NARSOL joins Tenth Circuit case challenging license requirement
NARSOL has filed an amicus brief in an important case challenging Oklahoma’s “unique identifier” requirement on state-issued driver’s licenses.
Ray Neal Carney is a current resident of the Oklahoma prison system. His conviction was for a sexual crime, and after examining the conditions of registration upon his release, he filed a lawsuit protesting a number of the restrictions he will soon face. Most of Carney’s complaints were rejected by the lower Court, but on appeal, Oklahoma’s onerous driver’s license requirement caught the attention of Tenth Circuit Court of Appeals.
In Oklahoma all registered sex offenders are required to have their designation of ‘sex offender’ stamped across the face of their driver’s license or state-issued identification card.
Andrew Barr is the attorney assigned to represent Mr. Carney’s interests, and Barr, in his preparations, came across the amicus brief NARSOL previously filed on behalf of Lester Packingham, the petitioner in Packingham v. North Carolina. Mr. Barr noted NARSOL’s Supreme Court amicus and reached out to us.
In turn, NARSOL worked with our affiliate organizer in Oklahoma, Lori Hamilton, and with Lori’s help was able to gather personal testimony from a number of OK Voices members about the extremely deleterious effects of publicly marking state-issued licenses with the words “sex offender.”
NARSOL was ultimately joined by OK Voices on the amicus brief which consists of three arguments:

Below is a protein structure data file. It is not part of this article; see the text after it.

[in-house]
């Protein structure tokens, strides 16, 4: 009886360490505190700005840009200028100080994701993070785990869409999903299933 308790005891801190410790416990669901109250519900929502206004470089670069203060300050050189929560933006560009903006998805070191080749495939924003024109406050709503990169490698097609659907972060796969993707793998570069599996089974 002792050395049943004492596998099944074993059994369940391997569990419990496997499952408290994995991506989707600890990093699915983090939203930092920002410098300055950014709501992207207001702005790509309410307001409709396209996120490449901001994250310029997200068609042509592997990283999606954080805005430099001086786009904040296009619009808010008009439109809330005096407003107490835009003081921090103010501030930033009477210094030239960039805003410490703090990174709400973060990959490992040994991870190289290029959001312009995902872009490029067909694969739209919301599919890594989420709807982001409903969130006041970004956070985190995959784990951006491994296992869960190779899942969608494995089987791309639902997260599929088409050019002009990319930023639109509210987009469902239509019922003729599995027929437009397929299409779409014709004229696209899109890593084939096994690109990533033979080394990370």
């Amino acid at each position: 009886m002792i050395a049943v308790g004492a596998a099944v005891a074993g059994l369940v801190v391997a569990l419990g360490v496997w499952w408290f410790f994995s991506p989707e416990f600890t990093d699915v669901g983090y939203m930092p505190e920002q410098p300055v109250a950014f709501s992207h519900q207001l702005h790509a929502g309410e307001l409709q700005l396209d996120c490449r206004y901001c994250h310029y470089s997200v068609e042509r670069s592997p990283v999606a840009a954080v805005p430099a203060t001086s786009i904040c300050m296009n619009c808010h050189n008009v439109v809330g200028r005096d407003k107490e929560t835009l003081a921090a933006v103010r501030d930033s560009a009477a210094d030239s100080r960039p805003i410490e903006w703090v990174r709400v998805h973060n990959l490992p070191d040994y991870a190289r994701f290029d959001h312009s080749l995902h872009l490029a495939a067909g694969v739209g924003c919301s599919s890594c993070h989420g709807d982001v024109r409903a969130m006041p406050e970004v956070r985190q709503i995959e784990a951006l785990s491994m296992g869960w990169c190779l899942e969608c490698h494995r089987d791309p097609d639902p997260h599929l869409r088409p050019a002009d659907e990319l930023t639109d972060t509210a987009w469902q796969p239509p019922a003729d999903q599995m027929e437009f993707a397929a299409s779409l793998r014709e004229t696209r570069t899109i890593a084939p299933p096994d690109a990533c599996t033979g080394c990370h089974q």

The contention that constant awareness of sex offenders due to the risk they pose to public safety is nonsense in that it is based on a supposition of high recidivism that is completely erroneous.
Harm to the individual is incurred by such marking in that it severely inhibits his ability for community reentry, which is essential for rehabilitation.
This method of identification of those with past sexual convictions is unnecessary, as ample other means are available by which those on the registry can be identified, and cruel, in that the heightened level of scrutiny increases the risk of vigilante activity and imposes a higher risk of danger to the individual and threat to public safety.
NARSOL is proud to participate in this important litigation and would like to thank OK Voices and the Appellate Advocacy Clinic at Wake Forest University for their assistance in making that possible.